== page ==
Tuesday, December 30, 2008

The Ethnography of Chicago Economists

In 1973, Axel Leijonhufvud of UCLA wrote a satire, self-mocking, nonetheless quite accurate, paper on the anthropology of Econ tribe (in pdf here) published in Western Economic Journal. It's a useful paper, should you fail to understand contemporary economists and economics as one among so many odd creatures in the world.

And for more recent work, allow me to suggest you a book on even more controversial economists' sub ethnic: The Chicago School, How The University of Chicago Assembled The Thinkers Who Revolutionized Economics and Business.

I don't think the author, Johan Van Overtveldt, wrote that as one, but I like to read it as a smooth excellent ethnography on otherwise very boring stuff of this, for many, source of contempt, and for many others, admiration.

Like any ethnography work, it has its several usual features like the description on power structure, hierarchy, recruitment, rituals, shared values and ideas, and conflicts. Overtveldt is a well informed author, and he separates his work, yet excellently knits, the several key ideas of Chicago school from price theory, monetarism, economics of regulation, law and economics, to finance. Unlike many less excellent social science writing, you don't find yourself lose the broader picture whenever you read some details somewhere in the book.

And it's not merely about Milton Friedman, George Stigler, Gary Becker, or Eugene Fama, but also many less influential figures that shaped the school the way it is now. Also, the most interesting part to me is the role of dissenters, people with either Keynesian tendency or less faith in market mechanism like the economists at Cowles Commision, the socialist Oskar Lange, and to some extent Ronald Coase, Frederik Hayek, and later Richard Thaler.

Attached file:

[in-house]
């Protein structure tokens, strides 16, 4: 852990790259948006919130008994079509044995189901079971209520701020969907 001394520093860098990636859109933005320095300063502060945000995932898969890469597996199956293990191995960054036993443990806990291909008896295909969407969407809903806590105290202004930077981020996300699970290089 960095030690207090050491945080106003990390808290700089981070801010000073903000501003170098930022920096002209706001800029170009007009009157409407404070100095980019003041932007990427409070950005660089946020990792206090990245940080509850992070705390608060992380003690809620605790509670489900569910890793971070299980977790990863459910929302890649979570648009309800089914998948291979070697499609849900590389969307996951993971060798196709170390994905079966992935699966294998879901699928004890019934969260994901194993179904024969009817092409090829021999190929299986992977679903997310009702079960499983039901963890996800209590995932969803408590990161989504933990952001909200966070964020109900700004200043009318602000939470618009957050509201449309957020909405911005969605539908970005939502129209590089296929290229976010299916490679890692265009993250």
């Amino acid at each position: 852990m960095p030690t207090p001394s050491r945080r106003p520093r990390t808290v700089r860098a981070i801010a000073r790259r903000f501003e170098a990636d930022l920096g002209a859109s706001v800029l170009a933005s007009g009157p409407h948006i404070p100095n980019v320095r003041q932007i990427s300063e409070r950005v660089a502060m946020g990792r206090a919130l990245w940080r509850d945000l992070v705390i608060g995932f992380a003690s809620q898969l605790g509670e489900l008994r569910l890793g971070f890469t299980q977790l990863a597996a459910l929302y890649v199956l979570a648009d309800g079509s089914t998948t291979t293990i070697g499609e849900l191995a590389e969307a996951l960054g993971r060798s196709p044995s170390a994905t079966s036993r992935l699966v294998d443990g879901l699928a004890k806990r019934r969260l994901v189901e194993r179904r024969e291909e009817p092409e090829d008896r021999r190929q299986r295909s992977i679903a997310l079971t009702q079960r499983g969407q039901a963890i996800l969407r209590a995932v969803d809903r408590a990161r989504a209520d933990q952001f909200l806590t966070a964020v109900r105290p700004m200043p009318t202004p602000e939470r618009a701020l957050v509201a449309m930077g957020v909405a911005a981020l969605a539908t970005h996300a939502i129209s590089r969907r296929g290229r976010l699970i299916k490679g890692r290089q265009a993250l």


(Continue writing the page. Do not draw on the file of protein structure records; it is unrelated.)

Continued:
It tells one important lesson that even a most solid bastion of neoclassical economics needs their critics to be integral part of their citadel (to make it even stronger, I should say). Although most of dissenters did not survive, their most academically productive period was usually when they were in Chicago under its infamous intimidating traditional institutions like workshops and seminars there.

It's a real page turner but, and this is probably the turn-off for non economics specialists, you need to at least broadly understand different schools of thought on the issues above. I think undergrads' Micro and Macro Theory 1 (take Aco's and Ape's classes if you are at FEUI) should serve you well to enjoy this one of the best books I've read in 2008.


  1. so i guess cafesalemba is right on track, rizal. you just have to dub us (me, the angry sociologist @ nyc, and the likes) your devil's advocates :D


  2. dp@oz, as you know, although we may not be able to serve everyone's cuppa of tea, nonetheless we're open it for everyone --even for the devil him/herself :D

  3. I meant everyone's cuppa tea.